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Viernes Video: Broken promises to undocumented military veterans spurs new class of warriors

LatinaLista — It’s no accident that one of the requirements for granting citizenship to young DREAMers is that they serve in the military. There has been a long history of undocumented soldiers serving in the nation’s military, though official sources have claimed otherwise.

Many times, according to personal reports, promises were made that the soldier and/or his family members, who were undocumented, would gain citizenship via their service. Too many times, those promises were never fulfilled.

It’s a scenario that only comes to light in those cases when veterans, angry over how they were treated by the government or are on the verge of deportation, choose to make public.

The public outcry over the treatment of these veterans has resulted in the Obama administration enacting a new policy that allows undocumented family members of military personnel to be “paroled” into the U.S.

However, if federal implementation follows the same path as prior Obama directives when it comes to immigration enforcement, not all deserving veterans may benefit from this administrative change of heart — but then again, they might if enough people see the film Greencard Warriors.

Set in the barrio of Los Angeles, the film centers on 14-year-old Angel (Angel Amaral), whose close-knit undocumented immigrant family includes father Jesus (Manny Perez), mother Rosie (Christianne Christensen) and older brother Beto (Mario Ardilla Jr.). Beto has fallen in with a local gang, but he’s given his fellow members strict instructions to leave his kid brother alone.

One day, a pair of army recruiters show up at the boys’ school, virtually threatening to deport Beto and his family unless he signs up. They later show up at his house, promising that the entire family would be given legal status if Beto enlists. A persuaded Jesus encourages his son to do so…in the end, he wishes he hadn’t.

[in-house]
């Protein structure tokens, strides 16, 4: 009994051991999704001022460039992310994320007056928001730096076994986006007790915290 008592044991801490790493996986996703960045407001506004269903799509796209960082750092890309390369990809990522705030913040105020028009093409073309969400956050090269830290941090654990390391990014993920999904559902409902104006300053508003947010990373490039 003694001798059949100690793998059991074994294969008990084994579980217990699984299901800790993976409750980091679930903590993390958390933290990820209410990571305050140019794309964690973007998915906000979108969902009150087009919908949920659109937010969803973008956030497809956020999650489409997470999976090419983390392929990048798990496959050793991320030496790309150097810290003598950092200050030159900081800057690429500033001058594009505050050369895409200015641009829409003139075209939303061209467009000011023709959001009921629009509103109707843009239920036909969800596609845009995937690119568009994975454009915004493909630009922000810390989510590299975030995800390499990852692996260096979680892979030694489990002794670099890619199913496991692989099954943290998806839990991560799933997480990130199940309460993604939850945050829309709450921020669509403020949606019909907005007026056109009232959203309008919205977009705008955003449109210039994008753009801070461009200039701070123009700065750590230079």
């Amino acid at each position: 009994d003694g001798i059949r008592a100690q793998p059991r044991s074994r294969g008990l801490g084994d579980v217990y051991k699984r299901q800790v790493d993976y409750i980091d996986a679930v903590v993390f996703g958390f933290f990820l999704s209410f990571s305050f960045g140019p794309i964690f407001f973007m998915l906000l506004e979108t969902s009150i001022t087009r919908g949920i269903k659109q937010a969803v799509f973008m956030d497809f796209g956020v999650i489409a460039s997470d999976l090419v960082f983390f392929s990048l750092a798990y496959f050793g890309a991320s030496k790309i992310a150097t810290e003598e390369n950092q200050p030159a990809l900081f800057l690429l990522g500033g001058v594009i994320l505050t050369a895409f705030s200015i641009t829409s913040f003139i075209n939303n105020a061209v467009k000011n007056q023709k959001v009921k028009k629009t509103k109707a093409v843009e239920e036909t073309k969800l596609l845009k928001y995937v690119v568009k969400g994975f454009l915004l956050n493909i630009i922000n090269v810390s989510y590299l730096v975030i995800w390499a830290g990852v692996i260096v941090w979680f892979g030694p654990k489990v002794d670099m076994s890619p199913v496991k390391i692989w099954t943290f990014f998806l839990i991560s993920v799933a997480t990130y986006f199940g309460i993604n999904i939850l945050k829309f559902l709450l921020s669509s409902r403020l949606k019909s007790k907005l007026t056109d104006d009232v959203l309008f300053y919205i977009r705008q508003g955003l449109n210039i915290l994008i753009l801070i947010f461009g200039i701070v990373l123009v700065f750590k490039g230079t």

According to the film, 20,500 undocumented soldiers served in the U.S. military in 2007. It’s a scenario that was very real and may continue to be.

As one veteran wrote Latina Lista recently, the bitterness of how the government treats undocumented soldiers is a more bitter battle to fight or comprehend than risking one’s life overseas:

I joined the USAF in the late 90′s to support the cause for Operation Desert Storm. I was very limited in my English but very fluent in my abilities to fight for the country. At the time, I was just a Mexican Alien with greencard.

The recruiter and the USAF promised me to make me a U.S. Citizen if I served honorably. I was promised to be treated fairly in the military but during my whole career I was discriminated (against) badly, to the point that I did not even get help to expedite my US Citizenship, wich caused me to separate from the USAF for not being a citizen.

I was devastated…I am a citizen now, but I don’t advocate for non-citizen to join the US Military, they do discriminate.
Angel AMEN, USAF Veteran.

Released in selected theaters in March, the film garnered several awards and continues to be recognized at film festivals across the country.

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